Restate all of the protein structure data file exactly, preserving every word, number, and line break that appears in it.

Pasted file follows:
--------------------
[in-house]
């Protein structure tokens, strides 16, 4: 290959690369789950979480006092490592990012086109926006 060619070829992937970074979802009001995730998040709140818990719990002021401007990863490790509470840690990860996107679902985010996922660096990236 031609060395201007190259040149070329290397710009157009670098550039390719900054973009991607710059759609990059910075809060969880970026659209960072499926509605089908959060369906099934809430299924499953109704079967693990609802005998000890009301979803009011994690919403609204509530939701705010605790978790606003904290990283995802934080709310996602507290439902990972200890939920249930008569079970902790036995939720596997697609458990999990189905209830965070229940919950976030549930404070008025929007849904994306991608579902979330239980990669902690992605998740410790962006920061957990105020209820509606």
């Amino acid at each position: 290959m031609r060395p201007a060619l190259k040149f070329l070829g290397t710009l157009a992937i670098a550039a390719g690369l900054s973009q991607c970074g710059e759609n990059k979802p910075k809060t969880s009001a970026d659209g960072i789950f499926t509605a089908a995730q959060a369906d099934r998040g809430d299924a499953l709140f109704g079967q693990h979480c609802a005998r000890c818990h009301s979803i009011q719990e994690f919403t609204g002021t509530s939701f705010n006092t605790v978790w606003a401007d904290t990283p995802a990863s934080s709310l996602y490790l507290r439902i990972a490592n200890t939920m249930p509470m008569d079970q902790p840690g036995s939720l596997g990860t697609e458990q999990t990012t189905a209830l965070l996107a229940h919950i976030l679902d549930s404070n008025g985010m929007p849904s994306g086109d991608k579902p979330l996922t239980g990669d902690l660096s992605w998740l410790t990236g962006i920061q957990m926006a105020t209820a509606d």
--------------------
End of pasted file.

[in-house]
């Protein structure tokens, strides 16, 4: 290959690369789950979480006092490592990012086109926006 060619070829992937970074979802009001995730998040709140818990719990002021401007990863490790509470840690990860996107679902985010996922660096990236 031609060395201007190259040149070329290397710009157009670098550039390719900054973009991607710059759609990059910075809060969880970026659209960072499926509605089908959060369906099934809430299924499953109704079967693990609802005998000890009301979803009011994690919403609204509530939701705010605790978790606003904290990283995802934080709310996602507290439902990972200890939920249930008569079970902790036995939720596997697609458990999990189905209830965070229940919950976030549930404070008025929007849904994306991608579902979330239980990669902690992605998740410790962006920061957990105020209820509606």
């Amino acid at each position: 290959m031609r060395p201007a060619l190259k040149f070329l070829g290397t710009l157009a992937i670098a550039a390719g690369l900054s973009q991607c970074g710059e759609n990059k979802p910075k809060t969880s009001a970026d659209g960072i789950f499926t509605a089908a995730q959060a369906d099934r998040g809430d299924a499953l709140f109704g079967q693990h979480c609802a005998r000890c818990h009301s979803i009011q719990e994690f919403t609204g002021t509530s939701f705010n006092t605790v978790w606003a401007d904290t990283p995802a990863s934080s709310l996602y490790l507290r439902i990972a490592n200890t939920m249930p509470m008569d079970q902790p840690g036995s939720l596997g990860t697609e458990q999990t990012t189905a209830l965070l996107a229940h919950i976030l679902d549930s404070n008025g985010m929007p849904s994306g086109d991608k579902p979330l996922t239980g990669d902690l660096s992605w998740l410790t990236g962006i920061q957990m926006a105020t209820a509606d």